I've seen the needle and the damage done,
a little part of it in everyone ...
— Neil Young
I'm reading Neil Young's autobiography Waging Heavy Peace. Or, I should say, I was reading it. I've stopped now, about 250 pages in. I'm a fan of Young's music, but he writes like a ninth-grader — self-absorbed and obsessed with his "cool stuff" — elaborate train sets, rebuilt cars, vintage guitars, his ranch. It's written in a stream-of-consciousness fashion that interweaves what he's doing at the moment with what he did in 1972 with what he plans to do next week (which, since the book came out a couple years after he wrote it, is sort of absurd).
It's an informal, naïve sort of book, and I stuck with it for a while because Buffalo Springfield, Crosby Stills Nash & Young, and Crazy Horse made music I love and Young was in the middle of all of it. But Young writes more about his possessions and his friends — including those who fell prey to hard drugs — than he does about music. Bandmate David Crosby was a junkie; Young's close friends Danny Whitten and Bruce Berry both died from heroin overdoses (inspiring The Needle and the Damage Done).
It's an object lesson in how lots of money, easy access to dope, and an addictive personality can be a lethal combo — as we saw again this week with the death of the fine actor Philip Seymour Hoffman.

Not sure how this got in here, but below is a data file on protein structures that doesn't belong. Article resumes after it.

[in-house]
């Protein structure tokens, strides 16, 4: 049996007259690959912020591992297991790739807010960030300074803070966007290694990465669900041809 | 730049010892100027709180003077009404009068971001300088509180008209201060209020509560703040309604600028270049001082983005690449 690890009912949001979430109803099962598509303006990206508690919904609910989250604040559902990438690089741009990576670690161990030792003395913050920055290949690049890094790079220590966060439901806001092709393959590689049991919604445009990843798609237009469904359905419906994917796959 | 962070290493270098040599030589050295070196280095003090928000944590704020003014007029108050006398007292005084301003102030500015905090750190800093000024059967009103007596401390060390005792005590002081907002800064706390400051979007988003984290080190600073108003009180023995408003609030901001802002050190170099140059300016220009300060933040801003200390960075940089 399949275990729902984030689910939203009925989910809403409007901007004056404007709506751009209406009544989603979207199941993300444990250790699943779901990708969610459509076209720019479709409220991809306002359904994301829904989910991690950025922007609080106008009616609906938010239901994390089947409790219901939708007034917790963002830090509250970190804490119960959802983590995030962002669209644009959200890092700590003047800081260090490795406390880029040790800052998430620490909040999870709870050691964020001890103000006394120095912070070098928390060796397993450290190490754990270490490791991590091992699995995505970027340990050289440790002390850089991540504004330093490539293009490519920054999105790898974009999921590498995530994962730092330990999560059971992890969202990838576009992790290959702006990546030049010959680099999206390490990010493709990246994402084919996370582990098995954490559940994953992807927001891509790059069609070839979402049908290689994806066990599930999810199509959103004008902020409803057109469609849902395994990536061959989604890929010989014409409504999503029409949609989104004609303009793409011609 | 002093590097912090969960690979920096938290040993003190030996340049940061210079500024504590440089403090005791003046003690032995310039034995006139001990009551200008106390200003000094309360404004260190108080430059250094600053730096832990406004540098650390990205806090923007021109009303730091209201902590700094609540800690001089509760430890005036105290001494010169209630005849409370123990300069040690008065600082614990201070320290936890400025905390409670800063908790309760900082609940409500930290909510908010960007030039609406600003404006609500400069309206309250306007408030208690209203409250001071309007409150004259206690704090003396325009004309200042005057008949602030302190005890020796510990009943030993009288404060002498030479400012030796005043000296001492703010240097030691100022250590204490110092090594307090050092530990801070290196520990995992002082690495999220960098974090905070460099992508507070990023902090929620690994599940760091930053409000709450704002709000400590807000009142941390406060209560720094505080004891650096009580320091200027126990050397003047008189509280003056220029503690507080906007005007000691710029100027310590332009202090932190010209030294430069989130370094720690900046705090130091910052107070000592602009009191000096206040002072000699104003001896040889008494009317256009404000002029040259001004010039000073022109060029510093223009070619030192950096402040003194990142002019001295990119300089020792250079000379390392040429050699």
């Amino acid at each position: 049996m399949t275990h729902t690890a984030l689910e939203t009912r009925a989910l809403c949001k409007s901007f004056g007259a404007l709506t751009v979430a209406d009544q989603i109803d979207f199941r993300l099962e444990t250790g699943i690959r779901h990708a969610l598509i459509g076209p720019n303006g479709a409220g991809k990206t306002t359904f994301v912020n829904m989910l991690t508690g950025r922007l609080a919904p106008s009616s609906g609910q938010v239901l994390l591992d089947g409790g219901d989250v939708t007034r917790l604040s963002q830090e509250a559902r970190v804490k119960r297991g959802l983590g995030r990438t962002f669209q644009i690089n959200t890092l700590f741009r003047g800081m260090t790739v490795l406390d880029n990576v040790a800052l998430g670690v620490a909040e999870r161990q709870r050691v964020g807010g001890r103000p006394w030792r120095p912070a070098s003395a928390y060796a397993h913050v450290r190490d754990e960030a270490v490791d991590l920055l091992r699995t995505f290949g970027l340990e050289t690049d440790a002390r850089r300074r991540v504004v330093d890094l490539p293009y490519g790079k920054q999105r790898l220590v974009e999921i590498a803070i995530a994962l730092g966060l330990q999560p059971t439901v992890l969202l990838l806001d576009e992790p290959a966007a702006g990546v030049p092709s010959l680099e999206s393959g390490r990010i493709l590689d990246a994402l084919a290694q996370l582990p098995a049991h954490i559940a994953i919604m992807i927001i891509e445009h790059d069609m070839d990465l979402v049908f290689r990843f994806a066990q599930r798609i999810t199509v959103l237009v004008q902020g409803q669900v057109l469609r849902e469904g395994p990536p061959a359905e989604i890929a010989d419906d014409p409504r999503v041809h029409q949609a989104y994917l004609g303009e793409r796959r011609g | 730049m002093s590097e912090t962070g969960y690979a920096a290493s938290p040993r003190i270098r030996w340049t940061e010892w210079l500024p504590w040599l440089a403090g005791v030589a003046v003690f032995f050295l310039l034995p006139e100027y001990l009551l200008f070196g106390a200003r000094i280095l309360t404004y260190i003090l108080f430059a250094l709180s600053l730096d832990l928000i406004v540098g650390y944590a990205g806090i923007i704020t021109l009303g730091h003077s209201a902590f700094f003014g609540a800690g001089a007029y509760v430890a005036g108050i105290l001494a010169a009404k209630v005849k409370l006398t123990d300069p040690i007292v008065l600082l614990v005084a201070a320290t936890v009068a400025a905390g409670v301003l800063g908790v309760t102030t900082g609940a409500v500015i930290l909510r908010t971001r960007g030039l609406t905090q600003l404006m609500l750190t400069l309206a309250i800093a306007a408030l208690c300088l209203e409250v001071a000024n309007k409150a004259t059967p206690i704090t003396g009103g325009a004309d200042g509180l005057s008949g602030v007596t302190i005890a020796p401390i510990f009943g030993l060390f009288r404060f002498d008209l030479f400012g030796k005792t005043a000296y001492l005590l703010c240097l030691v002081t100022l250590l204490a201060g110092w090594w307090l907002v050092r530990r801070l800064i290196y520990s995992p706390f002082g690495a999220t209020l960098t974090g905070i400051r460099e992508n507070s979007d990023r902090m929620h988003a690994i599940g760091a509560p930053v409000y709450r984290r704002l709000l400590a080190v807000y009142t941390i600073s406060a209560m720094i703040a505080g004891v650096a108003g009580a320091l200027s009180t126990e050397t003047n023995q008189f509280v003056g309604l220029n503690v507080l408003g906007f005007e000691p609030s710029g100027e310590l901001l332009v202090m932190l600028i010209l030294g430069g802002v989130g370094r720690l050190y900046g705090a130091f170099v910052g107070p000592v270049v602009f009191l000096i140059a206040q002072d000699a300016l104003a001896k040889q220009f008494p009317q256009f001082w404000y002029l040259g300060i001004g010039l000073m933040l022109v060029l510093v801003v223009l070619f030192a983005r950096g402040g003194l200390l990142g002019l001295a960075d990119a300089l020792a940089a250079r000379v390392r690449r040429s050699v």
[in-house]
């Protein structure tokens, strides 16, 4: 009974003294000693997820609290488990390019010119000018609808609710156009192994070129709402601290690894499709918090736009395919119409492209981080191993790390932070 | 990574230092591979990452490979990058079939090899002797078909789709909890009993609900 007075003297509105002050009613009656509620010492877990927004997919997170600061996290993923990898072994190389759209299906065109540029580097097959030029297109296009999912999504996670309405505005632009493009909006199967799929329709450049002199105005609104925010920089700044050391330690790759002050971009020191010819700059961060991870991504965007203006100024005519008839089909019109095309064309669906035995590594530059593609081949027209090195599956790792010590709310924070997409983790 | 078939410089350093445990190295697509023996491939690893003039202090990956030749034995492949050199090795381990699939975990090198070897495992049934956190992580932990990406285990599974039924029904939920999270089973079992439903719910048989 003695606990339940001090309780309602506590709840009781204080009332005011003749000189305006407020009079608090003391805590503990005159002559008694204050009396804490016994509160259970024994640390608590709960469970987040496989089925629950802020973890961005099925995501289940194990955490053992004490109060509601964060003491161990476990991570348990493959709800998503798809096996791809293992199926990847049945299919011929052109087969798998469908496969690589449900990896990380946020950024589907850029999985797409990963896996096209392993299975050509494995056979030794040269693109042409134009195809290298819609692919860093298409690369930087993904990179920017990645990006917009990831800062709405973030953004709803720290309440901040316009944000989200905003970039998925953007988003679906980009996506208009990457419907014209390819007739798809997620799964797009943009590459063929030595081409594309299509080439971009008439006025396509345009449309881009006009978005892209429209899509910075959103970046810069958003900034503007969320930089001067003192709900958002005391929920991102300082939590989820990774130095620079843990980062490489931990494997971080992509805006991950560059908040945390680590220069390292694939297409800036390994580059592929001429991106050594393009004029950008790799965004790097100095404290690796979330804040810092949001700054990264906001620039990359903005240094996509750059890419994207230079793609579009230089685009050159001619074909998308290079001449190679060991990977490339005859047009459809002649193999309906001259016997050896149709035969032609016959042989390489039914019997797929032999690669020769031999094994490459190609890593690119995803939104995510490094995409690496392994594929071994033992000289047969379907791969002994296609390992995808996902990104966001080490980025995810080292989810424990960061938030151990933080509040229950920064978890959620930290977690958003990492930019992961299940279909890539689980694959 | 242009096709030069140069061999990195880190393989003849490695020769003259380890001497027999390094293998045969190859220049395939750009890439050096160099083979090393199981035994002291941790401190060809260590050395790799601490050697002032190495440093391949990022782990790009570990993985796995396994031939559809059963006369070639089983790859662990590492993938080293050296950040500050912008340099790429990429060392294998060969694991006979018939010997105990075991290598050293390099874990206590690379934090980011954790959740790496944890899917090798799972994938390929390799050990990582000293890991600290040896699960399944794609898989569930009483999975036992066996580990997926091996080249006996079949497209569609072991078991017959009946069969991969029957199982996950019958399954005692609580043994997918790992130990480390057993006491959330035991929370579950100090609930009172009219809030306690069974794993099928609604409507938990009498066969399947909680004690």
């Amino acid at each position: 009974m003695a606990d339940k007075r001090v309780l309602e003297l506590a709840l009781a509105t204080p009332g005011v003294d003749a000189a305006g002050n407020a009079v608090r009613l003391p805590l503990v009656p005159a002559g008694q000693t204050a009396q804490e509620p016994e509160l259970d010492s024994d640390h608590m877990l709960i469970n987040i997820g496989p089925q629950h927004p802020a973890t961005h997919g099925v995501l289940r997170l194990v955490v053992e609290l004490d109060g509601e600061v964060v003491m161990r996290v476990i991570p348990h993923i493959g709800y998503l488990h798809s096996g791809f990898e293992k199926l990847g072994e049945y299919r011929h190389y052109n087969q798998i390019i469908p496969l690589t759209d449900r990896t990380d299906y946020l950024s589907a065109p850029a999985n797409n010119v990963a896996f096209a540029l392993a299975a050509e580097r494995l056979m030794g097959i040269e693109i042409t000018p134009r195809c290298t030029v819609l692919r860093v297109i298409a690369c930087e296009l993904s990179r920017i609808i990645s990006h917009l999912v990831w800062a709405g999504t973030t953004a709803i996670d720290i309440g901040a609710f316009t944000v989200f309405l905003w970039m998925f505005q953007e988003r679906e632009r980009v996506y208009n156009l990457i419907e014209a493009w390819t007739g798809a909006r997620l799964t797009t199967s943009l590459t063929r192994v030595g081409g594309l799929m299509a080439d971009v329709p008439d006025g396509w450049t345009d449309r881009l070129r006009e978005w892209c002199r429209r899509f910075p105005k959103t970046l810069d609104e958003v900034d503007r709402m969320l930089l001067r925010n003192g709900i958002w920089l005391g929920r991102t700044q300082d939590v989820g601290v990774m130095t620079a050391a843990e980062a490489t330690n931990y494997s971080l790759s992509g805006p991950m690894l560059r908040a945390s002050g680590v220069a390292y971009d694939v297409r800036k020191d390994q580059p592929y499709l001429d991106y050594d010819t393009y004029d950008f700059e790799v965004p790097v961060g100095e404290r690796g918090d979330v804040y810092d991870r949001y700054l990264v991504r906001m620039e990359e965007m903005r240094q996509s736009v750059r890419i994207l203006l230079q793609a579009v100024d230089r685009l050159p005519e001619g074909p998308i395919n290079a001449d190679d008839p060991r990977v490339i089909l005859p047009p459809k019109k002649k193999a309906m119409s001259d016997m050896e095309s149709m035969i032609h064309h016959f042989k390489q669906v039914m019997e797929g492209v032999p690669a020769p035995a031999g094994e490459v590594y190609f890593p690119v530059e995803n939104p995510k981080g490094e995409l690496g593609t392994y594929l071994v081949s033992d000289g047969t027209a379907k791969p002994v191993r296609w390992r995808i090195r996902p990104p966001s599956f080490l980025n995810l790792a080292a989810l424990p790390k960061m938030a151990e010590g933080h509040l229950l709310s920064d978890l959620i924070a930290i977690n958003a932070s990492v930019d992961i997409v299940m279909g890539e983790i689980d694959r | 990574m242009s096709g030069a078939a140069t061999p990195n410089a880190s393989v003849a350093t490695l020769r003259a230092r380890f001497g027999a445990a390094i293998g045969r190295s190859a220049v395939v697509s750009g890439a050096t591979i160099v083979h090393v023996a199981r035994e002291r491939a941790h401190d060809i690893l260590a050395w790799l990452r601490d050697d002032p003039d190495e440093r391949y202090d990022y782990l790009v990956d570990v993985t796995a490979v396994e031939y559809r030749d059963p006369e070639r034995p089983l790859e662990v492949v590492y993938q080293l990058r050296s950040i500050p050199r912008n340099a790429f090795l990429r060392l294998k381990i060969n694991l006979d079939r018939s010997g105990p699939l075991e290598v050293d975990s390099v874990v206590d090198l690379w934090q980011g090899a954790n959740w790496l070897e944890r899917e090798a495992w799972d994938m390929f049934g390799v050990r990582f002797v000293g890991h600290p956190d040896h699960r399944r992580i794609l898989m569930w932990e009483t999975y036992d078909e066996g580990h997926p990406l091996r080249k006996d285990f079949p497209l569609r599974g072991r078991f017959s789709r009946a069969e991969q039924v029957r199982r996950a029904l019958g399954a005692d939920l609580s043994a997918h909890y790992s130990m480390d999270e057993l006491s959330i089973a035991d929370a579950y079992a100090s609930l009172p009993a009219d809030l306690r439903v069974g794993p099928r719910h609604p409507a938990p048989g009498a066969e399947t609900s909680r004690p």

I'm always amazed that someone as famous as Hoffman, someone surrounded by admirers and caretakers, someone with a longtime relationship, three small children, and a fulfilling career, can somehow find a way to destroy himself, to find the crack in the facade and slip into a lonely, private hell. But it happens — over and over.
It's important, however, that we not let the sensationalism surrounding this very public heroin death impact another drug-related discussion that's going in Nashville this week (cover story, p. 17). Marijuana isn't heroin. Marijuana, as the cover story makes clear, can have very specific medicinal purposes, including treatment of glaucoma, cancer, Alzheimer's, siezures, and a host of other diseases and conditions. The proposed Tennessee statute is not the kind of sham law introduced in California 20 years ago. It will be one of the strictest in the country and will provide a real benefit for many Tennesseans who are suffering.
Unfortunately, it's difficult to imagine the legislators we now have in the General Assembly making anything but a knee-jerk decision. Marijuana scares them and the false, decades-long conflation of pot with hard drugs is a difficult perception to overcome.
But there is a difference — a big one. At 66, Neil Young has basically been stoned on pot for almost 50 years and is gaining on Willie Nelson. At 46, Philip Seymour Hoffman is dead.
I'm writing this from the restroom facility at Big Hill Pond State Park in southern McNairy County. On Monday, I commandeered the building, which contains the men's and women's restrooms, some racks of pamphlets, and two vending machines. There's no one here right now, but I plan to stay as long as necessary to protest the fact that the state of Tennessee is run by oppressive know-nothings who wouldn't know small government — or freedom, for that matter — if it bit them on their considerable backsides ...